I've written a lot about negative behavior I'm seeing on social media and in news stories. I'm often amazed when I read some of these stories because the person causing problems turns out to be someone in a leadership position.

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Geoff George via Compfight

Years ago I read a story about a mother who hired strippers for her son's 16th birthday party & invited 80 guests. She tried to hide things by papering windows, but hadn't counted on some of the participants letting the word out on what was going on.

There was a story of a man that was vice president at some company who decided he had the right to use a racial slur on a 19-month old baby on a plane and, feeling his assumed position of authority, slapped the child as well. He then tried to lie his way out of it by saying it didn't happened, not knowing that the person who reported it was a FBI agent.

There was a senator who decided to make a name for himself by accusing someone up for confirmation for a post under President Obama of accepting money from foreign governments that are hostile to the United States, a move so brazen that one of the leaders of his own party upbraided him openly for his behavior and accusations.

The most recent thing to happen was the new, then fired, director of communications at the White House who decided to go all "New York" on the press and supposed peers, while having his wife file divorce papers, all in the space of 10 days; talk about a high profile mess up!

I've written about the behavior of people who comment on online newspaper stories, people who write vile comments to women on YouTube or Instagram, and people who say all sorts of things on Facebook. All of these are things that I not only have never said, but if I did I certainly wouldn't do it in public. I was taught to try to show courtesy and restraint when I get mad at others (I fail at this sometimes), especially those older than me, unless they've crossed the line. It feels like a lot of people never heard this while growing up.

I wonder at what point people started believing they were entitled to their bad behavior. When did it become okay in people's minds that they could say filthy things in front of children or their parents or anyone else, in the mall, on social media, or, for my purposes here, in the workplace? When did it become acceptable for leaders to use foul language in front of their employees, sometimes using it to verbally abuse an employee in public?

At what point did people feel that having to deal with the consequences of their actions wasn't fair treatment because of this myth of freedom of speech? Why do they feel it's not fair they get fired from their jobs (the VP did) or get arrested (that mother did)?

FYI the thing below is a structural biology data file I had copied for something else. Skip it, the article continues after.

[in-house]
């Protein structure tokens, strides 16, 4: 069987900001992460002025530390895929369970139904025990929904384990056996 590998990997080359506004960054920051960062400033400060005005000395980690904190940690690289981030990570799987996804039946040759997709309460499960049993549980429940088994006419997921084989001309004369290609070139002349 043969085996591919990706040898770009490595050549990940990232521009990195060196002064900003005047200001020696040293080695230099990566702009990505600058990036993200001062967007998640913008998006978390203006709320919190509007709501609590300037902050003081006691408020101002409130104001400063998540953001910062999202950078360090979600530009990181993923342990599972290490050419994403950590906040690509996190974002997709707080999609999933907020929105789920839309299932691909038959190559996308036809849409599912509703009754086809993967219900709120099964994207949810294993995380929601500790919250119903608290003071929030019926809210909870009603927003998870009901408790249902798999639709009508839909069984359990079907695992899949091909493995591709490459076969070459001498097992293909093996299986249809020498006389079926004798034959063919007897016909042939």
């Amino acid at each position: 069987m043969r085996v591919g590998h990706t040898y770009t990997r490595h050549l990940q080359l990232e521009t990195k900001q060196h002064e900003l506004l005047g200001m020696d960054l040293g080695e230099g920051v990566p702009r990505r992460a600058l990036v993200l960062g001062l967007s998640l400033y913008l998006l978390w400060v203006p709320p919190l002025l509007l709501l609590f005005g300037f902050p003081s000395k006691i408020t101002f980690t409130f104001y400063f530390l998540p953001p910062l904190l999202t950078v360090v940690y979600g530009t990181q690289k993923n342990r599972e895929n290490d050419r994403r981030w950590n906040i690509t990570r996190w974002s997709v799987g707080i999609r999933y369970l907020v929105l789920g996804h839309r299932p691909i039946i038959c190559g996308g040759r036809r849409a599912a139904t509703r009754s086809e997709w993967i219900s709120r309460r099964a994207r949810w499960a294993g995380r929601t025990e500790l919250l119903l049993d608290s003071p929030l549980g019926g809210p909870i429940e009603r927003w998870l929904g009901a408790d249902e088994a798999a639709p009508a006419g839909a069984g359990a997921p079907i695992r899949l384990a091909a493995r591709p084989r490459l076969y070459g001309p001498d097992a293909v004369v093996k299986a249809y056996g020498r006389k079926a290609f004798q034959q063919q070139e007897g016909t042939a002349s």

Why are people shocked when someone who didn't like what they had to say comes back at them the same way, or with violent intent? When did common sense leave, or when did they forget that for every action there is an equal and opposite reaction (Newton's Third Law of Motion)?

People who don't control their behavior will get some kind of reaction back; everyone knows this. There's many ways it can manifest itself, but it will almost always be negative. Except in the heat of the moment and possibly the military (the jury's still out on that one), there are very few positive things that have been achieved by abusive people in today's world. There are always consequences for bad behavior. There's always going to be someone bigger, tougher, or meaner to deal with if you tick them off.

I've known people who've been followed home because in the spur of the moment they decided to flip the middle finger at the wrong person. A lady once got out of her car to chastise my mother about something that she was actually doing right, and Mom leaned over to the glove compartment, acting like she was reaching for a gun; the woman ran to her car and sped away. Mom was faking it but you just never know (good for you Mom lol).

In my opinion, people are not entitled to their bad behavior unless they're ready for any consequences that might result from it. I've often told the tale of knowing someone who lost 90% of his business in a week because one of his clients found a blog he had where he recorded videos of himself cursing a lot while trying to be a comic and mentioned it to all this guy's other clients. He wasn't being abusive to anyone, but even he acknowledged to me later on that he probably should have thought about it based on the kind of work he did.

If you think you have or deserve ultimate free speech, say something to the wrong person, in the wrong way, and see how well they respect your right to say it. No one has the right to be disrespectful others; it could get you fired, sued, hurt badly or killed; is your right to be a boor worth that?

If you're a leader, choose the other way; encourage people to want to work for and with you. The results will always be better, and maybe your good behavior will trickle down to others and make this a better world... one can hope! 🙂